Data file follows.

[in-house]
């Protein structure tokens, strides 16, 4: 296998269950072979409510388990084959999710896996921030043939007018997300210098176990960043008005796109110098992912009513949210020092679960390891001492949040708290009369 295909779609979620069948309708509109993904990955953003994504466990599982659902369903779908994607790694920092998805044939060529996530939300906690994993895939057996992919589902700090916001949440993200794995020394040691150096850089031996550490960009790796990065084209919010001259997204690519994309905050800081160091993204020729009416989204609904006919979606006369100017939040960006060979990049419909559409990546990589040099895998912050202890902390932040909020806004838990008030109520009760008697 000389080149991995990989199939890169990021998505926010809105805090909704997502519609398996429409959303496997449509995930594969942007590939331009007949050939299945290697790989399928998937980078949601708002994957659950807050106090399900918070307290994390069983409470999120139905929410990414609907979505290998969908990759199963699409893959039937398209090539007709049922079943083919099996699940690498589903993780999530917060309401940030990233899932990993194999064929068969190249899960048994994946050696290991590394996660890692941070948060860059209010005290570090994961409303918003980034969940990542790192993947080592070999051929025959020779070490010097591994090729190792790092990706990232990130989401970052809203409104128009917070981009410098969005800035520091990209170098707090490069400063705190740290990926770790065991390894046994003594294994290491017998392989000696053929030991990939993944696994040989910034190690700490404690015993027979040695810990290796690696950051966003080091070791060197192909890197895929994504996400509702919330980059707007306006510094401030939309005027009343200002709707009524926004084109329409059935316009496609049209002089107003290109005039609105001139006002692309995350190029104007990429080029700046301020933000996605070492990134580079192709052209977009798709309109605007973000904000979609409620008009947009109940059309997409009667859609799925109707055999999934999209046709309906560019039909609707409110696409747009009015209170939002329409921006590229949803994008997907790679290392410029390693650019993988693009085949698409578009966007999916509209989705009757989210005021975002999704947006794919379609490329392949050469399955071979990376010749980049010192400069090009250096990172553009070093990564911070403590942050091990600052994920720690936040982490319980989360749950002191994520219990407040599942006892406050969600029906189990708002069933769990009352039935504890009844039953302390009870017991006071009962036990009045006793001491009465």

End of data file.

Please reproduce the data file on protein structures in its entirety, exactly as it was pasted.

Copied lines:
[in-house]
């Protein structure tokens, strides 16, 4: 296998269950072979409510388990084959999710896996921030043939007018997300210098176990960043008005796109110098992912009513949210020092679960390891001492949040708290009369 295909779609979620069948309708509109993904990955953003994504466990599982659902369903779908994607790694920092998805044939060529996530939300906690994993895939057996992919589902700090916001949440993200794995020394040691150096850089031996550490960009790796990065084209919010001259997204690519994309905050800081160091993204020729009416989204609904006919979606006369100017939040960006060979990049419909559409990546990589040099895998912050202890902390932040909020806004838990008030109520009760008697 000389080149991995990989199939890169990021998505926010809105805090909704997502519609398996429409959303496997449509995930594969942007590939331009007949050939299945290697790989399928998937980078949601708002994957659950807050106090399900918070307290994390069983409470999120139905929410990414609907979505290998969908990759199963699409893959039937398209090539007709049922079943083919099996699940690498589903993780999530917060309401940030990233899932990993194999064929068969190249899960048994994946050696290991590394996660890692941070948060860059209010005290570090994961409303918003980034969940990542790192993947080592070999051929025959020779070490010097591994090729190792790092990706990232990130989401970052809203409104128009917070981009410098969005800035520091990209170098707090490069400063705190740290990926770790065991390894046994003594294994290491017998392989000696053929030991990939993944696994040989910034190690700490404690015993027979040695810990290796690696950051966003080091070791060197192909890197895929994504996400509702919330980059707007306006510094401030939309005027009343200002709707009524926004084109329409059935316009496609049209002089107003290109005039609105001139006002692309995350190029104007990429080029700046301020933000996605070492990134580079192709052209977009798709309109605007973000904000979609409620008009947009109940059309997409009667859609799925109707055999999934999209046709309906560019039909609707409110696409747009009015209170939002329409921006590229949803994008997907790679290392410029390693650019993988693009085949698409578009966007999916509209989705009757989210005021975002999704947006794919379609490329392949050469399955071979990376010749980049010192400069090009250096990172553009070093990564911070403590942050091990600052994920720690936040982490319980989360749950002191994520219990407040599942006892406050969600029906189990708002069933769990009352039935504890009844039953302390009870017991006071009962036990009045006793001491009465």